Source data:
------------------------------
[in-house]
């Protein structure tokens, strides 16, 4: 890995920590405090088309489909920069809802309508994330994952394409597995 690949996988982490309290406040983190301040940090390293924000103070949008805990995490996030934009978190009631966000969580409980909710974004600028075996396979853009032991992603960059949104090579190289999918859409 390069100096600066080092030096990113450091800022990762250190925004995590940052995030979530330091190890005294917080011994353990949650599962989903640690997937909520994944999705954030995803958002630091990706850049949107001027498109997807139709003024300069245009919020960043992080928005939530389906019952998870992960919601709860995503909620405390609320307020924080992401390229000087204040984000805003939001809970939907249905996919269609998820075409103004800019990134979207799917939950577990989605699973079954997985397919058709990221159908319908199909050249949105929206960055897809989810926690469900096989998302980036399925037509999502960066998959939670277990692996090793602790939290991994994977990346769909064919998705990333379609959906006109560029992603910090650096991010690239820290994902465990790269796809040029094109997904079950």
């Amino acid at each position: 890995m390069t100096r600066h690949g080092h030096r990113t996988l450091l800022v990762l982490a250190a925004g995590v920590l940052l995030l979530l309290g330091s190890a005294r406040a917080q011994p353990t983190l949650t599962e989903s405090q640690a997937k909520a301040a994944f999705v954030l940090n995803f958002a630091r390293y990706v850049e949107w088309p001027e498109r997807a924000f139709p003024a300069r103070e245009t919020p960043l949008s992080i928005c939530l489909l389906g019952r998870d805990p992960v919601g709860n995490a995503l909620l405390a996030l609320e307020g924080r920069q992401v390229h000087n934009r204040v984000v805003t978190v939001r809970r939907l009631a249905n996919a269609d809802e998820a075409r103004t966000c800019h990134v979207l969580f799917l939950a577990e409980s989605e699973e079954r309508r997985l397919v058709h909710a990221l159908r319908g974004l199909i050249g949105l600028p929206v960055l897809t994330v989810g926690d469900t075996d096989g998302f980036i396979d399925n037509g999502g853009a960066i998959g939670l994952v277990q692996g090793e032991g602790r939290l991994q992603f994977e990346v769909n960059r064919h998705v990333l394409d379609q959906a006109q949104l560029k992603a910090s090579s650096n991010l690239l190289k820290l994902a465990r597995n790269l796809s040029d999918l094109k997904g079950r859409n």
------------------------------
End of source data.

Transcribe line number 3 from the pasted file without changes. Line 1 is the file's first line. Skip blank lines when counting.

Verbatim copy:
């Amino acid at each position: 890995m390069t100096r600066h690949g080092h030096r990113t996988l450091l800022v990762l982490a250190a925004g995590v920590l940052l995030l979530l309290g330091s190890a005294r406040a917080q011994p353990t983190l949650t599962e989903s405090q640690a997937k909520a301040a994944f999705v954030l940090n995803f958002a630091r390293y990706v850049e949107w088309p001027e498109r997807a924000f139709p003024a300069r103070e245009t919020p960043l949008s992080i928005c939530l489909l389906g019952r998870d805990p992960v919601g709860n995490a995503l909620l405390a996030l609320e307020g924080r920069q992401v390229h000087n934009r204040v984000v805003t978190v939001r809970r939907l009631a249905n996919a269609d809802e998820a075409r103004t966000c800019h990134v979207l969580f799917l939950a577990e409980s989605e699973e079954r309508r997985l397919v058709h909710a990221l159908r319908g974004l199909i050249g949105l600028p929206v960055l897809t994330v989810g926690d469900t075996d096989g998302f980036i396979d399925n037509g999502g853009a960066i998959g939670l994952v277990q692996g090793e032991g602790r939290l991994q992603f994977e990346v769909n960059r064919h998705v990333l394409d379609q959906a006109q949104l560029k992603a910090s090579s650096n991010l690239l190289k820290l994902a465990r597995n790269l796809s040029d999918l094109k997904g079950r859409n």